ReadWriteShop is an occasional series about the intersection of technology and commerce.
E-commerce is already pretty much woven into our daily lives, but only in a limited, one-way sort of interaction between user and website. Which has some future-of-shopping types wondering: What happens when your shopping apps stop waiting for you and instead come to you with offers? Or stop just taking orders and start proactively making suggestions or giving you advice?
In fact, they’re not just wondering. Let’s take a quick tour of some alternative shopping interfaces and interactive physical pop-up shops companies like eBay are starting to experiment with.
Sony’s shoppable window
In The eBay Future, Window Shops You
Our first entry comes from eBay, whose digital shopping windows are large digital screens that double as an interactive e-commerce app. These screens work much like a pop-up shop, if you can imagine a store consisting of a single giant window that displays products and allows users to interact with and purchase them.
For three months last winter (November 2013 to January 2014), eBay hosted interactive shopping windows in the Westfield San Francisco Centre, a tony downtown mall, for brands such as Toms footwear, Sony, and Rebecca Minkoff fashion. Customers could scroll through products on the screen and make purchases via eBay’s PayPal service (of course). They then could pick up their package in the mall or arrange for delivery.
Purchasing items at the Toms’ storefront screen
Obviously, these digital storefronts weren’t just about generating sales. They also served as shiny billboards that helped direct traffic to the physical counterpart stores.
Commerce With Zero Effort
Steve Yankovich, eBay’s VP of innovation and new ventures, sees the future of mobile commerce as various shopping interfaces that will be woven effortlessly throughout daily life—shoppable screens at the airport, at a bar table, at a mall. He heads up the company’s Zero Effort Commerce initiative, a strategy designed to make that happen.
Perhaps you’re out of laundry detergent—Zero Effort Commerce envisions an app that would learn your historical preferences and order a new box of detergent before you even run out. Going to a conference next week? The app, integrated with your calendar, could recommend a tweed jacket.
EBay doesn’t plan to expand on its digital-storefront experiment following its trial at Westfield—which itself followed a similar experiment in New York earlier in 2013. But it does have another retail-innovation project using the same “connected glass” technology planned for later this year.
The App That Sells Your Stuff For You
eBay Valet app
EBay also recently announced the launch of eBay Valet app pilot, an app that calculates the value of items you want to sell on the auction siteand then sells those products for you. It’s the Antiques Roadshow of apps.
With Valet, users snap pictures of items they are thinking to sell. EBay representatives will then take a look at the photos and give you an estimate of how much your item may cost. If the user is still interested in selling, the company will send along a box and shipping label. Once the product is in eBay’s hands, the company will take professional photos of the item and give it a listing, taking 30% of the cut once it’s sold.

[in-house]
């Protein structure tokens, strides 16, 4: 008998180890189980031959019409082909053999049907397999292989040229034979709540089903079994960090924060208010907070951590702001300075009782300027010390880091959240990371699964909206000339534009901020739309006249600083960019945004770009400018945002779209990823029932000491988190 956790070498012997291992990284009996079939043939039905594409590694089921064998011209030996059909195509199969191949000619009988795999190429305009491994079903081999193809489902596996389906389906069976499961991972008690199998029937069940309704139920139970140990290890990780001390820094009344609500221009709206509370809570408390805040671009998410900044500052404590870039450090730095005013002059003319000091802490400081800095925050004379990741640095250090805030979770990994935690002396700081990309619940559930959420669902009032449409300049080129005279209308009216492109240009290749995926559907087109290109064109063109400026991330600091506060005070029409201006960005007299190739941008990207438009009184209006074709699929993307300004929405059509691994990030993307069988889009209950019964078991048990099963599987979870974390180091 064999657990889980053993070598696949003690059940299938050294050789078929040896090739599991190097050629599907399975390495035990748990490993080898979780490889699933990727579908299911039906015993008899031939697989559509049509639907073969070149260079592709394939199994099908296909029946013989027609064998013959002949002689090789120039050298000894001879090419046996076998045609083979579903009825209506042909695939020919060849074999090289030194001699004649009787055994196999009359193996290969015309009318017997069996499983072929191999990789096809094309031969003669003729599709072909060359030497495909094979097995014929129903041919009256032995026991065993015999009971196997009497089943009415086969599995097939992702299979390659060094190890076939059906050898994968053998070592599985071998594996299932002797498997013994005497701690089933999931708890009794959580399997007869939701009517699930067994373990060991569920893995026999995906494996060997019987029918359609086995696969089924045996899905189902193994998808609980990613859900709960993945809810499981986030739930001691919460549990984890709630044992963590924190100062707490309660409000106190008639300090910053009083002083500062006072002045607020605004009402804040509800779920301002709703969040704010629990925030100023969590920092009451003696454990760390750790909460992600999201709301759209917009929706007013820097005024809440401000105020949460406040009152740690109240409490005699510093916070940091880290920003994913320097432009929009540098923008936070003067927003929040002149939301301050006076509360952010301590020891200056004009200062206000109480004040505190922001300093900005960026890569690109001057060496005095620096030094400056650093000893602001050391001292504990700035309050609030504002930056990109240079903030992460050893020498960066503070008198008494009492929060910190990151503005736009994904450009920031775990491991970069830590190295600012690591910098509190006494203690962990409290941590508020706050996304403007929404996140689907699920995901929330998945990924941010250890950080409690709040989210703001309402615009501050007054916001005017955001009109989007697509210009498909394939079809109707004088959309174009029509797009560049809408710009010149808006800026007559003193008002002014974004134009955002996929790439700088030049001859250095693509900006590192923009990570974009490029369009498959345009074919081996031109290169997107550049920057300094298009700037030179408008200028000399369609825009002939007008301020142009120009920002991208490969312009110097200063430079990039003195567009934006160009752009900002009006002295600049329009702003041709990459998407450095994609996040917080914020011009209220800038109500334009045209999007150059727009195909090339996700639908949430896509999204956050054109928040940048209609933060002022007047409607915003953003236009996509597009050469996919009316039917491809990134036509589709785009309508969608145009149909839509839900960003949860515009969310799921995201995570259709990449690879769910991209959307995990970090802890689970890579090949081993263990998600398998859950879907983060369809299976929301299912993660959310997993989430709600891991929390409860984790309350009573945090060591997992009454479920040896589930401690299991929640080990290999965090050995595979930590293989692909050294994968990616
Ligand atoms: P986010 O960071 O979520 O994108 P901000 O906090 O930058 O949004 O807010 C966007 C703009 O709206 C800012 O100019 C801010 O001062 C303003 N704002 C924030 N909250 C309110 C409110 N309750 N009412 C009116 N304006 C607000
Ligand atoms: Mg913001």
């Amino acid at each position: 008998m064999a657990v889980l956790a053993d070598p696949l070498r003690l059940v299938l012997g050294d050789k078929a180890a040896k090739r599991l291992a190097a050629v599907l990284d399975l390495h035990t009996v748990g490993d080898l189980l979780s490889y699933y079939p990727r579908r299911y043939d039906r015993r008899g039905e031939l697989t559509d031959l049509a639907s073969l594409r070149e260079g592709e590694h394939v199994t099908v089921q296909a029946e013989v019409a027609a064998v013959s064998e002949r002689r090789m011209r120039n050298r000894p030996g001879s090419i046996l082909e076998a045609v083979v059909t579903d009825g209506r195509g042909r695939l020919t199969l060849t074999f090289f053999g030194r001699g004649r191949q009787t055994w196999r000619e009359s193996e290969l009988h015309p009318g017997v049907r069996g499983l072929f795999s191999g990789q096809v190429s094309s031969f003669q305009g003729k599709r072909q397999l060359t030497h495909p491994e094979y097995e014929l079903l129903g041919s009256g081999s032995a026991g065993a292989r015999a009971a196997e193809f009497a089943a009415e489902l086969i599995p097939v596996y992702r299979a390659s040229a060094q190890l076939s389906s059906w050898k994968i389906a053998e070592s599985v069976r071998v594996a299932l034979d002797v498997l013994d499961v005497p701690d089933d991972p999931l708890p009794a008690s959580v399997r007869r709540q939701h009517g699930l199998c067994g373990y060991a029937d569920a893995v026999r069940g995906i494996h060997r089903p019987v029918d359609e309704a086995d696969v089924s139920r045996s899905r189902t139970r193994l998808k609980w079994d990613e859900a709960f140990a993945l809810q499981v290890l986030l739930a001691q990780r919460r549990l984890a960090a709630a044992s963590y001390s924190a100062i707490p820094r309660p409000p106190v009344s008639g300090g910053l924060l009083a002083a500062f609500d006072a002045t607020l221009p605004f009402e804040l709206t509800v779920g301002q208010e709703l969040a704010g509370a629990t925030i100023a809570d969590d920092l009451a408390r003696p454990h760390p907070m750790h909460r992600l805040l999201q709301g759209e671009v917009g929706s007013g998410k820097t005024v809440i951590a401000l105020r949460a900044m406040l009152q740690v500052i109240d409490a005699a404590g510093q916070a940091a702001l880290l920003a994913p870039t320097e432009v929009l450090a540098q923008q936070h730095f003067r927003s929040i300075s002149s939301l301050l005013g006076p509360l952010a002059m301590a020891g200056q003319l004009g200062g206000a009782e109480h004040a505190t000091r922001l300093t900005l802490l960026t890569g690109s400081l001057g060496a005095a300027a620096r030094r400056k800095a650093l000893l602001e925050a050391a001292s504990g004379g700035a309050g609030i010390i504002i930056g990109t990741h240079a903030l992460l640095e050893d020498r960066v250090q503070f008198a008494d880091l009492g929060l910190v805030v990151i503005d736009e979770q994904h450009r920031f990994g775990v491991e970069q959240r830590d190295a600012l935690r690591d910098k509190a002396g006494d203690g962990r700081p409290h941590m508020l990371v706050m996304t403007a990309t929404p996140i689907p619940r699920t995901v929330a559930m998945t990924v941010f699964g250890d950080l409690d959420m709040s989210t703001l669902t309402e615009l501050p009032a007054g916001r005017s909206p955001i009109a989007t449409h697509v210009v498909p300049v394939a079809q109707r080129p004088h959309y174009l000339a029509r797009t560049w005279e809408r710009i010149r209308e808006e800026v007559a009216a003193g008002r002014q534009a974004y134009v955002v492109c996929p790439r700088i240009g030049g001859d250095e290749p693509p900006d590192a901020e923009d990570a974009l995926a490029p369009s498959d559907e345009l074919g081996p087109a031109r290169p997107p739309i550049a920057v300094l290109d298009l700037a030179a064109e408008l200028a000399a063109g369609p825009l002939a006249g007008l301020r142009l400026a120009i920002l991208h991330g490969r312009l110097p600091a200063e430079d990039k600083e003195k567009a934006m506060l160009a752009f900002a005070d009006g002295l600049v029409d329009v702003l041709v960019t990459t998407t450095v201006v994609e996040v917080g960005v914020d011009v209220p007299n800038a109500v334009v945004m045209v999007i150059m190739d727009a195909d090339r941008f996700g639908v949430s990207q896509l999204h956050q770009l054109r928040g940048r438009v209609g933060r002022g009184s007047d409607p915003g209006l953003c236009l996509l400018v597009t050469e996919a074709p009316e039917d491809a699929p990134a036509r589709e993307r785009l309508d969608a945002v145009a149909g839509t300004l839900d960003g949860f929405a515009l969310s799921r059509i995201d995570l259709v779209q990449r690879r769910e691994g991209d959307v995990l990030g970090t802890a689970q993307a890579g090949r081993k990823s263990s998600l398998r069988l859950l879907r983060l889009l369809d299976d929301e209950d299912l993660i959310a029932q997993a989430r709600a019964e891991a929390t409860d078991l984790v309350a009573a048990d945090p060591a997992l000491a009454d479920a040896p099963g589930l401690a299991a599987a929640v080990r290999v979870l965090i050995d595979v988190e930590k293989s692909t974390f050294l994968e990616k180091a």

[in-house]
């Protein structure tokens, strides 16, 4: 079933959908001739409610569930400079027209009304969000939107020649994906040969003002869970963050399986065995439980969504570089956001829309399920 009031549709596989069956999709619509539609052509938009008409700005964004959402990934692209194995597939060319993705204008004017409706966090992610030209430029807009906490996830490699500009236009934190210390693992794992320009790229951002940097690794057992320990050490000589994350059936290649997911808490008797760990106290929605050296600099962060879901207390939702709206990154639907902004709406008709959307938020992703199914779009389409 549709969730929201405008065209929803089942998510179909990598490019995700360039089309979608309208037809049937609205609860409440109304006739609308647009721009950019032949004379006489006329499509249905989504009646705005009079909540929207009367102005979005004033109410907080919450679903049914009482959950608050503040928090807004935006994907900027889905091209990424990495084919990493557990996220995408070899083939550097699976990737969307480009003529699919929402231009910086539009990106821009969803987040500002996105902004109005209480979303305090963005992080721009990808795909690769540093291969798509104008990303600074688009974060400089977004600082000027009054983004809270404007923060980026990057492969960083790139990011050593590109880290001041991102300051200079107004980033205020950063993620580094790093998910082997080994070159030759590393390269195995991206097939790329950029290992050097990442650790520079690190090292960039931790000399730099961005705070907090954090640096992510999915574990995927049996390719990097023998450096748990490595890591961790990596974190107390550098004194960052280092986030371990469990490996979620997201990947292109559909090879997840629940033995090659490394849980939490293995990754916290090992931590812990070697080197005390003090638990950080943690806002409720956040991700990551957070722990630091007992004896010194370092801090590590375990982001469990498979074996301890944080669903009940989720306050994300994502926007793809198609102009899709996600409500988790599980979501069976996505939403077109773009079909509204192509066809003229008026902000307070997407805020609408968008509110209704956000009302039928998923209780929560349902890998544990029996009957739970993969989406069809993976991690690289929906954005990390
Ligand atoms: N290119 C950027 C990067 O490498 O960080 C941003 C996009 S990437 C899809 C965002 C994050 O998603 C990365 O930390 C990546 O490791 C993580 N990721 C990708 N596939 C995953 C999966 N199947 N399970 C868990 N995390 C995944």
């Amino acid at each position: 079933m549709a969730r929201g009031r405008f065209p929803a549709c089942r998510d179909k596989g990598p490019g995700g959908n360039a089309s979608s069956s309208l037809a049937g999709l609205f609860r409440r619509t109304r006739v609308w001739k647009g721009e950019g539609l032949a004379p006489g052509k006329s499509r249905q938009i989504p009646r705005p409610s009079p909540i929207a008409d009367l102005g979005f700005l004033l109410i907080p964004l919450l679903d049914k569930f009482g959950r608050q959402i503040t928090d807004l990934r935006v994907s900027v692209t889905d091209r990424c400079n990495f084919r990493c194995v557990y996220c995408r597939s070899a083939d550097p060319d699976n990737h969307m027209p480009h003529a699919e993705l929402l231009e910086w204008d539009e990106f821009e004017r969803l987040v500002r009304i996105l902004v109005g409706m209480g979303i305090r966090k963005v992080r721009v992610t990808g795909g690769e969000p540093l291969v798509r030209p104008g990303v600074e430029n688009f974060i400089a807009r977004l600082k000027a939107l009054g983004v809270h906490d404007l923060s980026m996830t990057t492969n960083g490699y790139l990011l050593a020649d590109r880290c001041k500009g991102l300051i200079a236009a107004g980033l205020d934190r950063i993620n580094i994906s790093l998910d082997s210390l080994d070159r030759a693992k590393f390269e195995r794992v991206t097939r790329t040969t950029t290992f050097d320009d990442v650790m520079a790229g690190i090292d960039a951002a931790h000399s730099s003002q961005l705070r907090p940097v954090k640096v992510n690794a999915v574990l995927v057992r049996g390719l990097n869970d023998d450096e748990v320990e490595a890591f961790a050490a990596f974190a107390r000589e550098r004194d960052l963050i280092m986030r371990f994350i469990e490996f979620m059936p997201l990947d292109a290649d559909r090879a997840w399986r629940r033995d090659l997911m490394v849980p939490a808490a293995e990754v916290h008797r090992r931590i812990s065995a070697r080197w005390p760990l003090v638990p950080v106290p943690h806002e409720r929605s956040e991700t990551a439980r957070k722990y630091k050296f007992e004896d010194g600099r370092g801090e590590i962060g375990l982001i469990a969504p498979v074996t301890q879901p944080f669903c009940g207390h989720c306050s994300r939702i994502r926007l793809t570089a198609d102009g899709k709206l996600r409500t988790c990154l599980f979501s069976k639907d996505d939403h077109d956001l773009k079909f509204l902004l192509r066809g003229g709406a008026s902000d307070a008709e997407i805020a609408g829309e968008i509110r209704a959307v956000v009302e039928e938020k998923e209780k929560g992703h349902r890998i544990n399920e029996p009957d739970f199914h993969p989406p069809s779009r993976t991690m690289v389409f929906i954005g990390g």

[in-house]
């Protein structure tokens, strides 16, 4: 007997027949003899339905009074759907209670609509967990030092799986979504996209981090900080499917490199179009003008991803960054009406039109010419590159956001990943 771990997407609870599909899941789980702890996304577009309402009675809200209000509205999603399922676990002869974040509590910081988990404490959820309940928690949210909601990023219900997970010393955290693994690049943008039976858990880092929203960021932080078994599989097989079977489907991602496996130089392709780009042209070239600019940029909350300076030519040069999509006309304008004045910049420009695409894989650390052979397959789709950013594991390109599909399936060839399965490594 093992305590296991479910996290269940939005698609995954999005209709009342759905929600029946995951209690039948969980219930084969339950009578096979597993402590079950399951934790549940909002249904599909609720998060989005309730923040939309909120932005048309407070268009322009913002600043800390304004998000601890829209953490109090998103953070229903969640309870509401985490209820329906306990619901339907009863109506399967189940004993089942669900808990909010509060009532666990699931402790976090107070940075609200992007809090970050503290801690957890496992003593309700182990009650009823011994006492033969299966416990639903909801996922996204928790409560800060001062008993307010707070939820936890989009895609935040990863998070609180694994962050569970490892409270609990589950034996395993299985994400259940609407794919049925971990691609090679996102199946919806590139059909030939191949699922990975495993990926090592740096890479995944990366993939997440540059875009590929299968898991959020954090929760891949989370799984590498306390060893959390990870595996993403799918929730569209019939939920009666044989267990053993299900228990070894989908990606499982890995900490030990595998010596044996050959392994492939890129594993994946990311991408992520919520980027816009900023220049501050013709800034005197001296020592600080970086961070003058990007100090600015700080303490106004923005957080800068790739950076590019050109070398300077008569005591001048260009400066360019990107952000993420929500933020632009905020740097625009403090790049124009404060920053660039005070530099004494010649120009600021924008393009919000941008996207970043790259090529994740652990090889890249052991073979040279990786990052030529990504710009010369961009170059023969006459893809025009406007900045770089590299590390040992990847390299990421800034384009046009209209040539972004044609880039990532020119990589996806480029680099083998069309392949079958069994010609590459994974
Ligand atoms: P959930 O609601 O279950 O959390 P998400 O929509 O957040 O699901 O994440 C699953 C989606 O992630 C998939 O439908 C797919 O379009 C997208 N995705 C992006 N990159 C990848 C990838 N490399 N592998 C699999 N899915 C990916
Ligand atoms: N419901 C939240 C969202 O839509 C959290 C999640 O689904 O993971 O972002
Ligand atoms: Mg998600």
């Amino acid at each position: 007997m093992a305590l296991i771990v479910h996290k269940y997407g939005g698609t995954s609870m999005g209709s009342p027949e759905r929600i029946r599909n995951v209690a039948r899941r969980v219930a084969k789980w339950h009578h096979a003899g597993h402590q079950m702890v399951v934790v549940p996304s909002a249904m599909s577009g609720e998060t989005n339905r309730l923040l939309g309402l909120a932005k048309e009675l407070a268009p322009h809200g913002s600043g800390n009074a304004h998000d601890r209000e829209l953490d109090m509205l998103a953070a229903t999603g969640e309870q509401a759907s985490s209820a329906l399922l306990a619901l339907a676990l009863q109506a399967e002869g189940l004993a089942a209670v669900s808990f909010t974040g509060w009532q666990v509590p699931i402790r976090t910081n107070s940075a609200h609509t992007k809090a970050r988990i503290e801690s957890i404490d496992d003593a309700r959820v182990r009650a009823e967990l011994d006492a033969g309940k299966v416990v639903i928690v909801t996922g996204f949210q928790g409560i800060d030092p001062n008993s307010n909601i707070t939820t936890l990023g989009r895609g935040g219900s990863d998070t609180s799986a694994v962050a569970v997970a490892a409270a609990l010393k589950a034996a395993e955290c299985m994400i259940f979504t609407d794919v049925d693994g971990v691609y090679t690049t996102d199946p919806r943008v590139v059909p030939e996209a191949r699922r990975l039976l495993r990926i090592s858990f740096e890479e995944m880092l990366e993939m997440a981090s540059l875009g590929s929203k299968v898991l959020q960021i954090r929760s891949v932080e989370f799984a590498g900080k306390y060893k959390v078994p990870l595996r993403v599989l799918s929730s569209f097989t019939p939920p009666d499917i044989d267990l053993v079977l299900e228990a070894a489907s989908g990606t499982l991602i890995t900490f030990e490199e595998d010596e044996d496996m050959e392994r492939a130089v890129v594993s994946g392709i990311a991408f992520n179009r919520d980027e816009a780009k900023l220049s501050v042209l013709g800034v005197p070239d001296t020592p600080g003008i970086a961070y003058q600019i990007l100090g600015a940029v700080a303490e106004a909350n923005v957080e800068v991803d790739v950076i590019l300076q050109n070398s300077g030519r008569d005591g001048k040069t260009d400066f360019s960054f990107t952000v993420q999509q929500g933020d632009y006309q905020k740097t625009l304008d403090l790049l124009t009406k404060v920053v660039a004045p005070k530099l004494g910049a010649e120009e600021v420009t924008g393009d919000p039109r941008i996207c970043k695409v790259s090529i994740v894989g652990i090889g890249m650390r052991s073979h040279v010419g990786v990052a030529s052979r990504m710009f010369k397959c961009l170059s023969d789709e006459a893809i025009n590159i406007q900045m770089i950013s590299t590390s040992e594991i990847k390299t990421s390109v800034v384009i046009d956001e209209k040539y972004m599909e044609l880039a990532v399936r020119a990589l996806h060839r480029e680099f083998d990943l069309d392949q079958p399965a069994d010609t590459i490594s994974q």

This app relies heavily on the work of eBay itself, with less time and energy spent by the user.
Why Not Hangout While You Shop?
Google’s Shop The Hangout
Another tech heavy hitter, Google, also sees interactive shopping as the future of commerce. Google runs a shoppable video experience called “Shop The Hangout,” where viewers can tune into a Google Hangout video chat with their favorite designer while shopping from the designer’s collection.
Shoppable Hangouts has partnered with known techie and Google Glass enthusiast Diane von Furstenberg, as well as designers Rebecca Minkoff, Marcus Wainwright, David Neville and Rachel Zoe.
This pilot program featured live interviews with designers. Google Shopping Shortlists (a shopping list-like browsing feature) was adapted into Google Hangouts so that viewers could shop the designer’s line while interacting with them through video.
The collaboration between these designers and Google has garnered some good reports, according to the company. Shoppable Hangouts produced over 150 million mentions on social media and a 5% increase in traffic on the designers’ sites the day of the hangout.
Like eBay, Google is looking to eliminate friction in shopping and commerce. Shoppable Hangouts marks the beginning of Google’s effort to integrate the experience of shopping into a variety of different activities. “As long as they’re useful to shoppers and are integrated in a way that feels natural and authentic,” says Laura Jones, a Google shopping-product marketing manager.
Seeing a shopping screen at your local bus stop or restaurant may seem a little too invasive, even for the most tech savvy. But with big companies piloting programs that encourage more interactivity and seamless shopping, we can expect our lives to integrate with e-commerce in the very near future. And with promises of easier, more hands-off shopping, it may just be a welcome change.